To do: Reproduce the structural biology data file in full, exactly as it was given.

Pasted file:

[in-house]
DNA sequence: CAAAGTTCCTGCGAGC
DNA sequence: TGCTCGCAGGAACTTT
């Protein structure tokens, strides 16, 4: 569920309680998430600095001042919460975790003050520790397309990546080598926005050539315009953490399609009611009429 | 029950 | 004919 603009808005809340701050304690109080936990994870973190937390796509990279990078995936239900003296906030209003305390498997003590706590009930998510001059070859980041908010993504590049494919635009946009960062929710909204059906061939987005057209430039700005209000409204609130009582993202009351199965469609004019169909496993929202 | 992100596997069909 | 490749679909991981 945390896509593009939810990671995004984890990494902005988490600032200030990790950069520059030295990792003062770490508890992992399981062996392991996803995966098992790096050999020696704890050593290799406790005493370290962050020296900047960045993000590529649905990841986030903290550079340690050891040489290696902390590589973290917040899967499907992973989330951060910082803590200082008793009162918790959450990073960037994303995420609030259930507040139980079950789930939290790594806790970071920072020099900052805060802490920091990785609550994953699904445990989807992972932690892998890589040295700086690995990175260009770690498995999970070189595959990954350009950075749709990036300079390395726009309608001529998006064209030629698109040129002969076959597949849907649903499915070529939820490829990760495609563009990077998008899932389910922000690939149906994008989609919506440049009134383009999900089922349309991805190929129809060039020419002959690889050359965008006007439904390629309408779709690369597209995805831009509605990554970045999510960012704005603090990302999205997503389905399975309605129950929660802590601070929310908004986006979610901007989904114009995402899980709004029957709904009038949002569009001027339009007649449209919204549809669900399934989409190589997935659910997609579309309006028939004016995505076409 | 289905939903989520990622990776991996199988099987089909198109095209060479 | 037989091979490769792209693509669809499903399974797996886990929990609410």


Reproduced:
[in-house]
DNA sequence: CAAAGTTCCTGCGAGC
DNA sequence: TGCTCGCAGGAACTTT
């Protein structure tokens, strides 16, 4: 569920309680998430600095001042919460975790003050520790397309990546080598926005050539315009953490399609009611009429 | 029950 | 004919 603009808005809340701050304690109080936990994870973190937390796509990279990078995936239900003296906030209003305390498997003590706590009930998510001059070859980041908010993504590049494919635009946009960062929710909204059906061939987005057209430039700005209000409204609130009582993202009351199965469609004019169909496993929202 | 992100596997069909 | 490749679909991981 945390896509593009939810990671995004984890990494902005988490600032200030990790950069520059030295990792003062770490508890992992399981062996392991996803995966098992790096050999020696704890050593290799406790005493370290962050020296900047960045993000590529649905990841986030903290550079340690050891040489290696902390590589973290917040899967499907992973989330951060910082803590200082008793009162918790959450990073960037994303995420609030259930507040139980079950789930939290790594806790970071920072020099900052805060802490920091990785609550994953699904445990989807992972932690892998890589040295700086690995990175260009770690498995999970070189595959990954350009950075749709990036300079390395726009309608001529998006064209030629698109040129002969076959597949849907649903499915070529939820490829990760495609563009990077998008899932389910922000690939149906994008989609919506440049009134383009999900089922349309991805190929129809060039020419002959690889050359965008006007439904390629309408779709690369597209995805831009509605990554970045999510960012704005603090990302999205997503389905399975309605129950929660802590601070929310908004986006979610901007989904114009995402899980709004029957709904009038949002569009001027339009007649449209919204549809669900399934989409190589997935659910997609579309309006028939004016995505076409 | 289905939903989520990622990776991996199988099987089909198109095209060479 | 037989091979490769792209693509669809499903399974797996886990929990609410």